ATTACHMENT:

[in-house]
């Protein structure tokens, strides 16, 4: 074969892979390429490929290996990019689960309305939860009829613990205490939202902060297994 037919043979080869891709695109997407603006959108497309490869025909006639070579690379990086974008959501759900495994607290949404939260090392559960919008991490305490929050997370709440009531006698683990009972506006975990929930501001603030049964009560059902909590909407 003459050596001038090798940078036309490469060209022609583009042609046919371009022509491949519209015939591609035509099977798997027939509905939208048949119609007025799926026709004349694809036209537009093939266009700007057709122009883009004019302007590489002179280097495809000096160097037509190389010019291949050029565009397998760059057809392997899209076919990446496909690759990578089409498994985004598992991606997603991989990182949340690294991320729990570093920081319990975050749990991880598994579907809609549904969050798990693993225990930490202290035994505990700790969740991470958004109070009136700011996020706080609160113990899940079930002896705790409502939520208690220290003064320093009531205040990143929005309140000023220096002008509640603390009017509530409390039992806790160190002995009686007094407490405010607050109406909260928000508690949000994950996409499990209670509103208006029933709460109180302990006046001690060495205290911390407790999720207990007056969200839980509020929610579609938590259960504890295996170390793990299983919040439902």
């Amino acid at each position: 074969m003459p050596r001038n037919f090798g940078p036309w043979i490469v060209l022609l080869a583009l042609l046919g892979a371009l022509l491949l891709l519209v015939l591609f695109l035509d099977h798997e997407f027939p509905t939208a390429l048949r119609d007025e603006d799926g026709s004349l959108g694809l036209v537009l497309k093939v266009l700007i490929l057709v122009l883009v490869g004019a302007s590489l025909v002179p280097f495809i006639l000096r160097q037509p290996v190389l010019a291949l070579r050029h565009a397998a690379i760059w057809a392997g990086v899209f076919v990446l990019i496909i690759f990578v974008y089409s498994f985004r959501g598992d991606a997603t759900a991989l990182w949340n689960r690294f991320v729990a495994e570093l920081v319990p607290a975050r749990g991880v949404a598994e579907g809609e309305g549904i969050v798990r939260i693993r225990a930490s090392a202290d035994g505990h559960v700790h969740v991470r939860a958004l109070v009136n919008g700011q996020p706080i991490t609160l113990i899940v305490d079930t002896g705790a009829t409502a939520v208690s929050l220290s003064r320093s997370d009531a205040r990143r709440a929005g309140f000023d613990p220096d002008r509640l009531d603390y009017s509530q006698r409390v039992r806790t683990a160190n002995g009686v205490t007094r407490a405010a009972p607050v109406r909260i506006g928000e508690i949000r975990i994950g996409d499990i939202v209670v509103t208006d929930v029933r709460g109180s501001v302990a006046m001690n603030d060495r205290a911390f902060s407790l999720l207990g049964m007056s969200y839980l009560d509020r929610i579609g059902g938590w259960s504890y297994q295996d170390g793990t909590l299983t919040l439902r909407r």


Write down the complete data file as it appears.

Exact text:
[in-house]
């Protein structure tokens, strides 16, 4: 074969892979390429490929290996990019689960309305939860009829613990205490939202902060297994 037919043979080869891709695109997407603006959108497309490869025909006639070579690379990086974008959501759900495994607290949404939260090392559960919008991490305490929050997370709440009531006698683990009972506006975990929930501001603030049964009560059902909590909407 003459050596001038090798940078036309490469060209022609583009042609046919371009022509491949519209015939591609035509099977798997027939509905939208048949119609007025799926026709004349694809036209537009093939266009700007057709122009883009004019302007590489002179280097495809000096160097037509190389010019291949050029565009397998760059057809392997899209076919990446496909690759990578089409498994985004598992991606997603991989990182949340690294991320729990570093920081319990975050749990991880598994579907809609549904969050798990693993225990930490202290035994505990700790969740991470958004109070009136700011996020706080609160113990899940079930002896705790409502939520208690220290003064320093009531205040990143929005309140000023220096002008509640603390009017509530409390039992806790160190002995009686007094407490405010607050109406909260928000508690949000994950996409499990209670509103208006029933709460109180302990006046001690060495205290911390407790999720207990007056969200839980509020929610579609938590259960504890295996170390793990299983919040439902």
């Amino acid at each position: 074969m003459p050596r001038n037919f090798g940078p036309w043979i490469v060209l022609l080869a583009l042609l046919g892979a371009l022509l491949l891709l519209v015939l591609f695109l035509d099977h798997e997407f027939p509905t939208a390429l048949r119609d007025e603006d799926g026709s004349l959108g694809l036209v537009l497309k093939v266009l700007i490929l057709v122009l883009v490869g004019a302007s590489l025909v002179p280097f495809i006639l000096r160097q037509p290996v190389l010019a291949l070579r050029h565009a397998a690379i760059w057809a392997g990086v899209f076919v990446l990019i496909i690759f990578v974008y089409s498994f985004r959501g598992d991606a997603t759900a991989l990182w949340n689960r690294f991320v729990a495994e570093l920081v319990p607290a975050r749990g991880v949404a598994e579907g809609e309305g549904i969050v798990r939260i693993r225990a930490s090392a202290d035994g505990h559960v700790h969740v991470r939860a958004l109070v009136n919008g700011q996020p706080i991490t609160l113990i899940v305490d079930t002896g705790a009829t409502a939520v208690s929050l220290s003064r320093s997370d009531a205040r990143r709440a929005g309140f000023d613990p220096d002008r509640l009531d603390y009017s509530q006698r409390v039992r806790t683990a160190n002995g009686v205490t007094r407490a405010a009972p607050v109406r909260i506006g928000e508690i949000r975990i994950g996409d499990i939202v209670v509103t208006d929930v029933r709460g109180s501001v302990a006046m001690n603030d060495r205290a911390f902060s407790l999720l207990g049964m007056s969200y839980l009560d509020r929610i579609g059902g938590w259960s504890y297994q295996d170390g793990t909590l299983t919040l439902r909407r």